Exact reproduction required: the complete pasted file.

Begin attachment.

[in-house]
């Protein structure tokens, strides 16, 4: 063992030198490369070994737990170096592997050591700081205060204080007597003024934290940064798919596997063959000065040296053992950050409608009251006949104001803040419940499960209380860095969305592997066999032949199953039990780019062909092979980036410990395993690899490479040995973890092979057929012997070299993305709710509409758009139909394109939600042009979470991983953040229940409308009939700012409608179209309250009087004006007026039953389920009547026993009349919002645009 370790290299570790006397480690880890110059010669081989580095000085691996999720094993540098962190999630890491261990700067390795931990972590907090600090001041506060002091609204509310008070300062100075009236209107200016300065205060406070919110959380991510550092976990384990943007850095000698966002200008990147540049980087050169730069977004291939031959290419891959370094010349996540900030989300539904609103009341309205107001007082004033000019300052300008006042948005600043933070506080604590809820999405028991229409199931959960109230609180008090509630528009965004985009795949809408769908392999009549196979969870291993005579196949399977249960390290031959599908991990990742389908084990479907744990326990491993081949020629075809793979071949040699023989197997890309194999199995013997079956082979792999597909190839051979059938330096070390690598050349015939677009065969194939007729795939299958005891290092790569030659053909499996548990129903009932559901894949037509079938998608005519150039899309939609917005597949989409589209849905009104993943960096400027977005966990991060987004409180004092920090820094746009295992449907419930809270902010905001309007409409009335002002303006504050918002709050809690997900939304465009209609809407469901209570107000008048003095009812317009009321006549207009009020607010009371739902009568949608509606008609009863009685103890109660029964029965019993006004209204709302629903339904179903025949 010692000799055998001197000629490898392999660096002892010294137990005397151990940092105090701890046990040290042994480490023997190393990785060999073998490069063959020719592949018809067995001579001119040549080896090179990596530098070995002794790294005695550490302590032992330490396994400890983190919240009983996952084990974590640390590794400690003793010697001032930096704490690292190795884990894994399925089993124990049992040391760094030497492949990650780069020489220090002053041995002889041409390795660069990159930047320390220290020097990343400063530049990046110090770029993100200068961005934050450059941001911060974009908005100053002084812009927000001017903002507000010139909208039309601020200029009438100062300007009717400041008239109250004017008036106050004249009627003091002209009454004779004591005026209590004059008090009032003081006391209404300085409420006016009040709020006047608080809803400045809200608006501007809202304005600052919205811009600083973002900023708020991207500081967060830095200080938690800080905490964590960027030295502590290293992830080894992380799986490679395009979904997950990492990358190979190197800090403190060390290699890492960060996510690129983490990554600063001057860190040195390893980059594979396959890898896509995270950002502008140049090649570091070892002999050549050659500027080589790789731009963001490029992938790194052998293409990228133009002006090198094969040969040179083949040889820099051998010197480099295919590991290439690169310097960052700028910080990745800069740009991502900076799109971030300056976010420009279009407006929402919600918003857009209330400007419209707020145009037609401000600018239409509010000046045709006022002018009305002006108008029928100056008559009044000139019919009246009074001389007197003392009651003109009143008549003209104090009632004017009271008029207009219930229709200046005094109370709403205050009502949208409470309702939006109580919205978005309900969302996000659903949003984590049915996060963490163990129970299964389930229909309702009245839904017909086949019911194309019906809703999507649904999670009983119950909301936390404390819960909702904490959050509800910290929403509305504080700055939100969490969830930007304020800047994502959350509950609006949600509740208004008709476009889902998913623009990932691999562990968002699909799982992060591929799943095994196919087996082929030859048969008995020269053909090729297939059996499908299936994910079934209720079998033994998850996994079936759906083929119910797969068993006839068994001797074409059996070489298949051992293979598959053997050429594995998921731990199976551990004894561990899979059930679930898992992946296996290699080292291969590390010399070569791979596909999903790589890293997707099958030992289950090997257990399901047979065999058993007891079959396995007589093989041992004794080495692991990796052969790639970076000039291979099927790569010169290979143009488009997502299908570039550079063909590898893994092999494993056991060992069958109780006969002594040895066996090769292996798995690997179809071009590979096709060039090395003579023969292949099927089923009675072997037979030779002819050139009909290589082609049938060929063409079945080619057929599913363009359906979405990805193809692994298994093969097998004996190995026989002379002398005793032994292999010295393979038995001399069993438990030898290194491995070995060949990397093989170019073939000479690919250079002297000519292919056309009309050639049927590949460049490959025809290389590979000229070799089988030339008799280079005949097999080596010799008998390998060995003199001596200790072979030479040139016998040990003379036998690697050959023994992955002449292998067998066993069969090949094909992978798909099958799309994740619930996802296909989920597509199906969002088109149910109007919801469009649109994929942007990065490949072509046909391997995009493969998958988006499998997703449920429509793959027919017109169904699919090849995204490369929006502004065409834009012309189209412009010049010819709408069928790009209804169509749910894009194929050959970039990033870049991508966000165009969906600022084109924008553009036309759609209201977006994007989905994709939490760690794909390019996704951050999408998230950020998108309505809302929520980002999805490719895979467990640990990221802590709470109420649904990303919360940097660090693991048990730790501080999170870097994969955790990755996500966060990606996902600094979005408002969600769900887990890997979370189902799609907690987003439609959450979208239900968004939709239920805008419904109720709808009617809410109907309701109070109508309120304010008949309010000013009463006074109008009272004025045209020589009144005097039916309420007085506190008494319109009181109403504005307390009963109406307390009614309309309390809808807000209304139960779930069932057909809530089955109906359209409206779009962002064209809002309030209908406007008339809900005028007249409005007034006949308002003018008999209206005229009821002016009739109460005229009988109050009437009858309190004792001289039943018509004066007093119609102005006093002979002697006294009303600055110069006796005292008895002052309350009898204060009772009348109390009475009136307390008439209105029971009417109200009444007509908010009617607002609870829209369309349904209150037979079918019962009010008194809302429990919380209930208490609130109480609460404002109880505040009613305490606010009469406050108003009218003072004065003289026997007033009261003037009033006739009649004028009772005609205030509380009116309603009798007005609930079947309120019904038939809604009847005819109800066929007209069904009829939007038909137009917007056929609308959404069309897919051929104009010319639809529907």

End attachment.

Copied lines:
[in-house]
């Protein structure tokens, strides 16, 4: 063992030198490369070994737990170096592997050591700081205060204080007597003024934290940064798919596997063959000065040296053992950050409608009251006949104001803040419940499960209380860095969305592997066999032949199953039990780019062909092979980036410990395993690899490479040995973890092979057929012997070299993305709710509409758009139909394109939600042009979470991983953040229940409308009939700012409608179209309250009087004006007026039953389920009547026993009349919002645009 370790290299570790006397480690880890110059010669081989580095000085691996999720094993540098962190999630890491261990700067390795931990972590907090600090001041506060002091609204509310008070300062100075009236209107200016300065205060406070919110959380991510550092976990384990943007850095000698966002200008990147540049980087050169730069977004291939031959290419891959370094010349996540900030989300539904609103009341309205107001007082004033000019300052300008006042948005600043933070506080604590809820999405028991229409199931959960109230609180008090509630528009965004985009795949809408769908392999009549196979969870291993005579196949399977249960390290031959599908991990990742389908084990479907744990326990491993081949020629075809793979071949040699023989197997890309194999199995013997079956082979792999597909190839051979059938330096070390690598050349015939677009065969194939007729795939299958005891290092790569030659053909499996548990129903009932559901894949037509079938998608005519150039899309939609917005597949989409589209849905009104993943960096400027977005966990991060987004409180004092920090820094746009295992449907419930809270902010905001309007409409009335002002303006504050918002709050809690997900939304465009209609809407469901209570107000008048003095009812317009009321006549207009009020607010009371739902009568949608509606008609009863009685103890109660029964029965019993006004209204709302629903339904179903025949 010692000799055998001197000629490898392999660096002892010294137990005397151990940092105090701890046990040290042994480490023997190393990785060999073998490069063959020719592949018809067995001579001119040549080896090179990596530098070995002794790294005695550490302590032992330490396994400890983190919240009983996952084990974590640390590794400690003793010697001032930096704490690292190795884990894994399925089993124990049992040391760094030497492949990650780069020489220090002053041995002889041409390795660069990159930047320390220290020097990343400063530049990046110090770029993100200068961005934050450059941001911060974009908005100053002084812009927000001017903002507000010139909208039309601020200029009438100062300007009717400041008239109250004017008036106050004249009627003091002209009454004779004591005026209590004059008090009032003081006391209404300085409420006016009040709020006047608080809803400045809200608006501007809202304005600052919205811009600083973002900023708020991207500081967060830095200080938690800080905490964590960027030295502590290293992830080894992380799986490679395009979904997950990492990358190979190197800090403190060390290699890492960060996510690129983490990554600063001057860190040195390893980059594979396959890898896509995270950002502008140049090649570091070892002999050549050659500027080589790789731009963001490029992938790194052998293409990228133009002006090198094969040969040179083949040889820099051998010197480099295919590991290439690169310097960052700028910080990745800069740009991502900076799109971030300056976010420009279009407006929402919600918003857009209330400007419209707020145009037609401000600018239409509010000046045709006022002018009305002006108008029928100056008559009044000139019919009246009074001389007197003392009651003109009143008549003209104090009632004017009271008029207009219930229709200046005094109370709403205050009502949208409470309702939006109580919205978005309900969302996000659903949003984590049915996060963490163990129970299964389930229909309702009245839904017909086949019911194309019906809703999507649904999670009983119950909301936390404390819960909702904490959050509800910290929403509305504080700055939100969490969830930007304020800047994502959350509950609006949600509740208004008709476009889902998913623009990932691999562990968002699909799982992060591929799943095994196919087996082929030859048969008995020269053909090729297939059996499908299936994910079934209720079998033994998850996994079936759906083929119910797969068993006839068994001797074409059996070489298949051992293979598959053997050429594995998921731990199976551990004894561990899979059930679930898992992946296996290699080292291969590390010399070569791979596909999903790589890293997707099958030992289950090997257990399901047979065999058993007891079959396995007589093989041992004794080495692991990796052969790639970076000039291979099927790569010169290979143009488009997502299908570039550079063909590898893994092999494993056991060992069958109780006969002594040895066996090769292996798995690997179809071009590979096709060039090395003579023969292949099927089923009675072997037979030779002819050139009909290589082609049938060929063409079945080619057929599913363009359906979405990805193809692994298994093969097998004996190995026989002379002398005793032994292999010295393979038995001399069993438990030898290194491995070995060949990397093989170019073939000479690919250079002297000519292919056309009309050639049927590949460049490959025809290389590979000229070799089988030339008799280079005949097999080596010799008998390998060995003199001596200790072979030479040139016998040990003379036998690697050959023994992955002449292998067998066993069969090949094909992978798909099958799309994740619930996802296909989920597509199906969002088109149910109007919801469009649109994929942007990065490949072509046909391997995009493969998958988006499998997703449920429509793959027919017109169904699919090849995204490369929006502004065409834009012309189209412009010049010819709408069928790009209804169509749910894009194929050959970039990033870049991508966000165009969906600022084109924008553009036309759609209201977006994007989905994709939490760690794909390019996704951050999408998230950020998108309505809302929520980002999805490719895979467990640990990221802590709470109420649904990303919360940097660090693991048990730790501080999170870097994969955790990755996500966060990606996902600094979005408002969600769900887990890997979370189902799609907690987003439609959450979208239900968004939709239920805008419904109720709808009617809410109907309701109070109508309120304010008949309010000013009463006074109008009272004025045209020589009144005097039916309420007085506190008494319109009181109403504005307390009963109406307390009614309309309390809808807000209304139960779930069932057909809530089955109906359209409206779009962002064209809002309030209908406007008339809900005028007249409005007034006949308002003018008999209206005229009821002016009739109460005229009988109050009437009858309190004792001289039943018509004066007093119609102005006093002979002697006294009303600055110069006796005292008895002052309350009898204060009772009348109390009475009136307390008439209105029971009417109200009444007509908010009617607002609870829209369309349904209150037979079918019962009010008194809302429990919380209930208490609130109480609460404002109880505040009613305490606010009469406050108003009218003072004065003289026997007033009261003037009033006739009649004028009772005609205030509380009116309603009798007005609930079947309120019904038939809604009847005819109800066929007209069904009829939007038909137009917007056929609308959404069309897919051929104009010319639809529907």